How do the demands of an acting career impact your emotional health as a child or adult?
Evan Rachel Wood advises parents of potential child actors:
“If your child is showing signs of talent and really seems to possess something unique, it’s not going anywhere, so there’s no need to throw them in front of a camera right away.”
She also notes, “If you push somebody out on the spotlight too early and they don’t know who they are and they’re a kid, then they’re going to be told what to do and who to be.
“There’s a reason why so many child stars have these little breakdowns.
“You’re raised in this adult world, but you’re also told not to be an adult, but you have to act like one, but you’re not one.
“So it’s this weird kind of push and pull of, ‘Don’t grow up too fast. But grow up immediately!’ “
From Evan Rachel Wood’s Advice to Child Actors — and Their Parents, By Jordan Allyn, BackStage June 27, 2018.
One of the kinds of breakdowns both child and adult actors may experience is drug abuse and other forms of addiction, often as self-medication to deal with overwhelming difficult feelings.
One example is Tatum O’Neal.
An Oscar winner at age 10, she says in her autobiography (“A Paper Life”) that growing up she had to deal with her mentally unstable mother and volatile and unpredictable father, in an environment of drugs, neglect, and physical and mental abuse.
By age 20, she was addicted to cocaine.
From article Artists and Addiction.
Jackie Earle Haley achieved an Oscar nomination for Best Performance by an Actor in a Supporting Role in Todd Field’s “Little Children.”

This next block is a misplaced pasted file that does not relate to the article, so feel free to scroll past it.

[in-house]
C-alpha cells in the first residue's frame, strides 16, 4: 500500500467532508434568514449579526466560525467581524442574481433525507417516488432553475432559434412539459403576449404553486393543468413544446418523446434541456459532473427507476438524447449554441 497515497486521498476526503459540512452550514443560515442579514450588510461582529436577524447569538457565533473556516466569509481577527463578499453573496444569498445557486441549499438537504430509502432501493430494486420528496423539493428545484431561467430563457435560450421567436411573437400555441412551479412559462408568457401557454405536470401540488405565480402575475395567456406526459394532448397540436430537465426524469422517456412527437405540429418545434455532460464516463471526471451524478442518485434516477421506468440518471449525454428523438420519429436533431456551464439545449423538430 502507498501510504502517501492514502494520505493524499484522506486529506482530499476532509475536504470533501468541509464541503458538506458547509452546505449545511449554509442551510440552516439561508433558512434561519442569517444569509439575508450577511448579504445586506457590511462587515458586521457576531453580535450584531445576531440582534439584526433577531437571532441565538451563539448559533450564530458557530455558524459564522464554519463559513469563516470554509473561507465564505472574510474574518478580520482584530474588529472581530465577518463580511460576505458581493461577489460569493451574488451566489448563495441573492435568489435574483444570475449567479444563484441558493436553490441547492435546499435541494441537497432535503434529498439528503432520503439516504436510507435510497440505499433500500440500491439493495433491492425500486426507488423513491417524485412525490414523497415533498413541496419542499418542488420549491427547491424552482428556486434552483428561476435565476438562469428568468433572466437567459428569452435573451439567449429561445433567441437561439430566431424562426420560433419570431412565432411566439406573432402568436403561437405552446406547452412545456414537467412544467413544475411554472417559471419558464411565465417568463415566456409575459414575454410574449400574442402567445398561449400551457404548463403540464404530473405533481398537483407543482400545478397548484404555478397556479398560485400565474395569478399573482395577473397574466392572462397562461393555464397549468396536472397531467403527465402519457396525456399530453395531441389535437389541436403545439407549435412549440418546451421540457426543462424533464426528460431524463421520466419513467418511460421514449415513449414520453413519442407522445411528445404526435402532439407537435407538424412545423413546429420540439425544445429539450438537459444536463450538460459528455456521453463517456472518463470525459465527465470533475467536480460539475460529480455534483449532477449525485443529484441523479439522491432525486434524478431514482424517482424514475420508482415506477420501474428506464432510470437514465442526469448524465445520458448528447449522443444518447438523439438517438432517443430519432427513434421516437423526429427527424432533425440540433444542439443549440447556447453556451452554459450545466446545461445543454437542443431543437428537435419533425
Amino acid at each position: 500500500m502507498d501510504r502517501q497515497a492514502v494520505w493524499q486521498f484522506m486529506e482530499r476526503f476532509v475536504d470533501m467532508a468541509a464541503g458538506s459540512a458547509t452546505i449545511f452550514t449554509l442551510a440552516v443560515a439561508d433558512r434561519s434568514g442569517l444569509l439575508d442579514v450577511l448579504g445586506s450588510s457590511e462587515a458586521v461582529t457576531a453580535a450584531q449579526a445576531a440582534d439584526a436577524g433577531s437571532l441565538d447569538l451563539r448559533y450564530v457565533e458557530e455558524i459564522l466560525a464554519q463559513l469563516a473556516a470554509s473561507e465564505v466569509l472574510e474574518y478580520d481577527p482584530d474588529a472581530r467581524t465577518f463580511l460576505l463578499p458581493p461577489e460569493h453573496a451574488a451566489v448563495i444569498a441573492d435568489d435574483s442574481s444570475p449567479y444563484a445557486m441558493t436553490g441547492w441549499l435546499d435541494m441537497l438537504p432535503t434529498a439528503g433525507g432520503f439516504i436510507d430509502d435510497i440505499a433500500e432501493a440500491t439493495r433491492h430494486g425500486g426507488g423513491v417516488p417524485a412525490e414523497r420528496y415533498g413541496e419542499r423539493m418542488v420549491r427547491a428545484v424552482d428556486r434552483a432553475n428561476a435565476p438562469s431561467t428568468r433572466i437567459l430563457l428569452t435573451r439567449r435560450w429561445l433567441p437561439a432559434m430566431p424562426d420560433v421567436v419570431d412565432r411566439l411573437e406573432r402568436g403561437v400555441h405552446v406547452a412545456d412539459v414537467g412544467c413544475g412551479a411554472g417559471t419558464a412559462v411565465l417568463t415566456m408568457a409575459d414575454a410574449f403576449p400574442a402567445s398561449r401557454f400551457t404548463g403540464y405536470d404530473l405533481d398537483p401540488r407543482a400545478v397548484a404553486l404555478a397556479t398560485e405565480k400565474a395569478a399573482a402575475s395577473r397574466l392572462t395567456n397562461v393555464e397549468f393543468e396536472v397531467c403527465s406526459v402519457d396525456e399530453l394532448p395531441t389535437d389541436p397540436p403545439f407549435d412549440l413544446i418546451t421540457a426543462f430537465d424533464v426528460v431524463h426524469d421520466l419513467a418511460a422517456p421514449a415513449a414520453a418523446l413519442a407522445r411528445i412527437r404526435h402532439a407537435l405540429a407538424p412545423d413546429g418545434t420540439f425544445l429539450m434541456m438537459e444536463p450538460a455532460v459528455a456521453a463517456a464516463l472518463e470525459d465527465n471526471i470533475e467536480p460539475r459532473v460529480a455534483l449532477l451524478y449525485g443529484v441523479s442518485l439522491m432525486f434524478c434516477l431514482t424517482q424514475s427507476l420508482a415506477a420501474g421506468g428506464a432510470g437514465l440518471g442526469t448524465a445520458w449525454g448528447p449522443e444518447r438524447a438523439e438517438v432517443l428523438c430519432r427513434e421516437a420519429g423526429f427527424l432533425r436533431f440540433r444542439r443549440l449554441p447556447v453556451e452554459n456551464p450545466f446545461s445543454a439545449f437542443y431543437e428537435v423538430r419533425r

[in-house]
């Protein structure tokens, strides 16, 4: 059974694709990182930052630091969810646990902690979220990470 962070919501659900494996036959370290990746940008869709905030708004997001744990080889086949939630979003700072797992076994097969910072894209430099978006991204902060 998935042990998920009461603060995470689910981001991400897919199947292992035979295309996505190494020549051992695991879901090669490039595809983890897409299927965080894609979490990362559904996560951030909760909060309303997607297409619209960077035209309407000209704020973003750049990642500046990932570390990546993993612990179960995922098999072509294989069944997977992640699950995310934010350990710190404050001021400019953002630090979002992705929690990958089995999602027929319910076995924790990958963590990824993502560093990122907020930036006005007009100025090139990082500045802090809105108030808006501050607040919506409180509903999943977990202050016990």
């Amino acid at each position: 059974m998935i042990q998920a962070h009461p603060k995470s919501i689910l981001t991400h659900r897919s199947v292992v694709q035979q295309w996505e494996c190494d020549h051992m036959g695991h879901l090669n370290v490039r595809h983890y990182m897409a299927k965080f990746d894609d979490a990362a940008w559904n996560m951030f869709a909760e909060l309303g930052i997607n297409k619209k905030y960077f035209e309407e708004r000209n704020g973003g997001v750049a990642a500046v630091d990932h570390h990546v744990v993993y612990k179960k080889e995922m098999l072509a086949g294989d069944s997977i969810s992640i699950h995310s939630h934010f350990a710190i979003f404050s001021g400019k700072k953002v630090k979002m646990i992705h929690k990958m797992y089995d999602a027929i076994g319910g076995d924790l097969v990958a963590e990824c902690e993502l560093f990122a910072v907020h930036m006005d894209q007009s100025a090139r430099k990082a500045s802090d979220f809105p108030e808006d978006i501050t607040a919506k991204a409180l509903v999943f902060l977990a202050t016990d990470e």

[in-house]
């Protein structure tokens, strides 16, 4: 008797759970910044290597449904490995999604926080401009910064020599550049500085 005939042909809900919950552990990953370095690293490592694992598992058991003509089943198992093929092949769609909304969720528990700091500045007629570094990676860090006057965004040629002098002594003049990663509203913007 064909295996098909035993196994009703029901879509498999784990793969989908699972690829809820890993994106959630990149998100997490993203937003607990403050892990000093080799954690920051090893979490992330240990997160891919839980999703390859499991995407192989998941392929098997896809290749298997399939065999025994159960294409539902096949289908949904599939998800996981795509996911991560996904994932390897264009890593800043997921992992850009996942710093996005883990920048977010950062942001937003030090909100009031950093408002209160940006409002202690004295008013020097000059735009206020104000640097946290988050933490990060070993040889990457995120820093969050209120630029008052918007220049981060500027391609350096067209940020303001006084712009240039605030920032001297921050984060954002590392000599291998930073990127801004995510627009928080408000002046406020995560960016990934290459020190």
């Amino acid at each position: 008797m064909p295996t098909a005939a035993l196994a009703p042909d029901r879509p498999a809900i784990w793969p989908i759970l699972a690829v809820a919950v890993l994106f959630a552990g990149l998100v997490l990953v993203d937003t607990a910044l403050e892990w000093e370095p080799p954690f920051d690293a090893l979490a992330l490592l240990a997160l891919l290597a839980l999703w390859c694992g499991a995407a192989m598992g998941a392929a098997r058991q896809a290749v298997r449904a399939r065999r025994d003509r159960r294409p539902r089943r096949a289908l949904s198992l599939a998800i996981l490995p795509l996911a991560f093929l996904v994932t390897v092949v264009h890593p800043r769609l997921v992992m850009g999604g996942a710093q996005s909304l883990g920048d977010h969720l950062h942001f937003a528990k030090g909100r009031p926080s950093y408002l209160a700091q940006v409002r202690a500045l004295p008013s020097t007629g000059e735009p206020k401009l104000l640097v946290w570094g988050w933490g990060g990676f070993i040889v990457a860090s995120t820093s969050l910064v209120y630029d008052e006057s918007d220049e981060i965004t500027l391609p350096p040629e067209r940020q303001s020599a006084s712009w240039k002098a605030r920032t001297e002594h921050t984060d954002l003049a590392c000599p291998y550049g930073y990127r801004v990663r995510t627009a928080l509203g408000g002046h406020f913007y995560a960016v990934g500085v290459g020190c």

His reaction was enthusiastic: “Jubilation. Pure unbelievable joy. This is a day of all days.”
Fellow “Children” nominee Kate Winslet recalled his audition for the director:
“We read together; he gave the most breathtaking audition I’ve ever seen in my life. And Todd gave him the job on the spot.” [Hollywood Reporter Jan 23, 2007]
He has also commented: “I started acting when I was 5 years old.
“And I was pretty well known for a while. Your self-esteem and your identity start to become wrapped up in that celebrity, and when that starts to fade away, your self-esteem and your identity start to fade away with it.
“Those roles that I played and the success that I had, that is not who I am. It’s part of who I am, but it’s not everything. So when it drifts away and you start to feel increasingly insecure, it’s kind of a long battle out of that.”
“That transition from child to adult actor is so incredibly elusive,” he adds.
“The roles that were coming to me as a young adult were not that great, but I was taking them anyway to pay the rent. And the more bad roles in bad movies I took, the less anybody wanted me for a good role in a good movie.”
[From his imdb profile.]
Kate Winslet said of the acclaim for her work in “Little Children”:
“I literally feel like I’ve never been nominated for anything before in my life.
“You don’t understand, I am a girl from a small town in England who was told that she might have a career in acting if she was happy to settle for playing fat parts.” [Entertainment Weekly Feb 2, 2007]
That kind of experience early in life can endure as self-critical thoughts and insecurity, especially for sensitive people.
Winslet has admitted that before a movie shoot, she still sometimes thinks, “I’m a fraud, and they’re going to fire me… I’m fat; I’m ugly.”
[From post: Actors and Self esteem.]
Creative, often highly sensitive people are, according to research, often susceptible to perfectionism and unreasonably high standards and expectations that can lead to exaggerated self-criticism.
One related article: Ashley Judd: “If I engage in perfectionism, I am abusing myself.”